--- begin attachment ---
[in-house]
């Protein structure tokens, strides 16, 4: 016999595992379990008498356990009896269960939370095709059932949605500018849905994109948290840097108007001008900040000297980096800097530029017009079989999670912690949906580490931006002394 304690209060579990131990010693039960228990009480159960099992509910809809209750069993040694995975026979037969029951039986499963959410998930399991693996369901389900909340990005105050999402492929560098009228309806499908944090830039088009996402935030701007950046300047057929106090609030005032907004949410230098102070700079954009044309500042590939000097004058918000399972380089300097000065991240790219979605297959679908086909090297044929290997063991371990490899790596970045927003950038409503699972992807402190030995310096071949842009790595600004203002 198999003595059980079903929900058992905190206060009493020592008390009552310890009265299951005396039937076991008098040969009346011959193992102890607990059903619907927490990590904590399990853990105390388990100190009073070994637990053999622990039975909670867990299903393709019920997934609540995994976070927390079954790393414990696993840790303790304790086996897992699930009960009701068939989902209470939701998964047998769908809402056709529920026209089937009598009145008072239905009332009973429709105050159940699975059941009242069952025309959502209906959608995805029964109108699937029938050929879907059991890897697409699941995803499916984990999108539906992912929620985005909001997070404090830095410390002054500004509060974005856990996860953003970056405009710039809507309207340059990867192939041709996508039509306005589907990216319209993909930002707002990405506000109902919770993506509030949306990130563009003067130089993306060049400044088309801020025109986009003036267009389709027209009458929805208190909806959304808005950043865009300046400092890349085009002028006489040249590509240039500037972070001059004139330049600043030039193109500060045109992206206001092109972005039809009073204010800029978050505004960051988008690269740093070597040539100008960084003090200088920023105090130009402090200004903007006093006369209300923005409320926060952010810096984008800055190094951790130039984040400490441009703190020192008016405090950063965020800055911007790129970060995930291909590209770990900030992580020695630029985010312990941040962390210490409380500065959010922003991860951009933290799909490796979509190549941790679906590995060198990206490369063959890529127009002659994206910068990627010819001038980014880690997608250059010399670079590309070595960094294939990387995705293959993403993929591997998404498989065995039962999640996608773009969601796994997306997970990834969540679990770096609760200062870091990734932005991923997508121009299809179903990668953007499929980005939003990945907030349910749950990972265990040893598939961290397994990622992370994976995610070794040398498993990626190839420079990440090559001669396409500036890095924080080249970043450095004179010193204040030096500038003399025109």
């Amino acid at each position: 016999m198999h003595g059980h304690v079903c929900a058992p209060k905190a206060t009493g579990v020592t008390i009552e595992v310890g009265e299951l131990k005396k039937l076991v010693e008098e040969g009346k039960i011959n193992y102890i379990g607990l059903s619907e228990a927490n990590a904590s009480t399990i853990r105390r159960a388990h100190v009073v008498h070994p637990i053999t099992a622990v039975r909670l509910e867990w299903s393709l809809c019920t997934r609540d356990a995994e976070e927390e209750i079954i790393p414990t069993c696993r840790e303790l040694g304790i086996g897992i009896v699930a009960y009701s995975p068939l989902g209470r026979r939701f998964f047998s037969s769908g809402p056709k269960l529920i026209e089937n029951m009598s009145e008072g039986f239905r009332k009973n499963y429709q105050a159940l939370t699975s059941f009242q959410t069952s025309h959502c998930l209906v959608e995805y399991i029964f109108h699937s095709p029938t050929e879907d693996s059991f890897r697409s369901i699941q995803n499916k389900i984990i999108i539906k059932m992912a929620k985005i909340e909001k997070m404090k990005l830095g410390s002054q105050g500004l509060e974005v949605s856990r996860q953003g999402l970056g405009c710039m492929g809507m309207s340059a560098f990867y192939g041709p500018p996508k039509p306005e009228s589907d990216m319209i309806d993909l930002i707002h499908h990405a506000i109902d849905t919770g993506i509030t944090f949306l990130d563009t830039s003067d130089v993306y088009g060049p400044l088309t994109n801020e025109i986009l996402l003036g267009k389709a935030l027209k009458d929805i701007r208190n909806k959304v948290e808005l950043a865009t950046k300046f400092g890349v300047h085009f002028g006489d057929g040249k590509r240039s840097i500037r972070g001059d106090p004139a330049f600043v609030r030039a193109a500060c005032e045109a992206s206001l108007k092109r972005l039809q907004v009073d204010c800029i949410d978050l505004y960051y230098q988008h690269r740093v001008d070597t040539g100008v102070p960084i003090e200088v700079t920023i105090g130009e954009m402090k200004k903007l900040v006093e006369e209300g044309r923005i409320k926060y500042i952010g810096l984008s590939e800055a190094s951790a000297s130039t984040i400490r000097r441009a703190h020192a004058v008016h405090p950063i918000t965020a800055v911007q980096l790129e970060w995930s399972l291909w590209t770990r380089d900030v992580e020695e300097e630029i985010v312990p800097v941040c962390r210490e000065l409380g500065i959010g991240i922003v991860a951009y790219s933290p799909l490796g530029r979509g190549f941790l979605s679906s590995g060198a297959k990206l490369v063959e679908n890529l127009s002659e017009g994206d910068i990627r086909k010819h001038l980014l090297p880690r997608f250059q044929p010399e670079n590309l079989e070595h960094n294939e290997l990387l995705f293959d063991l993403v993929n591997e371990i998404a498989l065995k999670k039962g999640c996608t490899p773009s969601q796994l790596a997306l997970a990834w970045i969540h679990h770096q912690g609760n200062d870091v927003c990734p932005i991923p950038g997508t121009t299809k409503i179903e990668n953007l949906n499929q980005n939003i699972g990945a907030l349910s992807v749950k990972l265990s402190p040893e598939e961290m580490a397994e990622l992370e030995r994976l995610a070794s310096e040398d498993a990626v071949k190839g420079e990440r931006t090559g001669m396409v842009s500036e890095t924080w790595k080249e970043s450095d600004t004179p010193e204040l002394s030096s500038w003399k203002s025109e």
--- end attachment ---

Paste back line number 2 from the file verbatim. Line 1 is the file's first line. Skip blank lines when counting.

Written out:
């Protein structure tokens, strides 16, 4: 016999595992379990008498356990009896269960939370095709059932949605500018849905994109948290840097108007001008900040000297980096800097530029017009079989999670912690949906580490931006002394 304690209060579990131990010693039960228990009480159960099992509910809809209750069993040694995975026979037969029951039986499963959410998930399991693996369901389900909340990005105050999402492929560098009228309806499908944090830039088009996402935030701007950046300047057929106090609030005032907004949410230098102070700079954009044309500042590939000097004058918000399972380089300097000065991240790219979605297959679908086909090297044929290997063991371990490899790596970045927003950038409503699972992807402190030995310096071949842009790595600004203002 198999003595059980079903929900058992905190206060009493020592008390009552310890009265299951005396039937076991008098040969009346011959193992102890607990059903619907927490990590904590399990853990105390388990100190009073070994637990053999622990039975909670867990299903393709019920997934609540995994976070927390079954790393414990696993840790303790304790086996897992699930009960009701068939989902209470939701998964047998769908809402056709529920026209089937009598009145008072239905009332009973429709105050159940699975059941009242069952025309959502209906959608995805029964109108699937029938050929879907059991890897697409699941995803499916984990999108539906992912929620985005909001997070404090830095410390002054500004509060974005856990996860953003970056405009710039809507309207340059990867192939041709996508039509306005589907990216319209993909930002707002990405506000109902919770993506509030949306990130563009003067130089993306060049400044088309801020025109986009003036267009389709027209009458929805208190909806959304808005950043865009300046400092890349085009002028006489040249590509240039500037972070001059004139330049600043030039193109500060045109992206206001092109972005039809009073204010800029978050505004960051988008690269740093070597040539100008960084003090200088920023105090130009402090200004903007006093006369209300923005409320926060952010810096984008800055190094951790130039984040400490441009703190020192008016405090950063965020800055911007790129970060995930291909590209770990900030992580020695630029985010312990941040962390210490409380500065959010922003991860951009933290799909490796979509190549941790679906590995060198990206490369063959890529127009002659994206910068990627010819001038980014880690997608250059010399670079590309070595960094294939990387995705293959993403993929591997998404498989065995039962999640996608773009969601796994997306997970990834969540679990770096609760200062870091990734932005991923997508121009299809179903990668953007499929980005939003990945907030349910749950990972265990040893598939961290397994990622992370994976995610070794040398498993990626190839420079990440090559001669396409500036890095924080080249970043450095004179010193204040030096500038003399025109």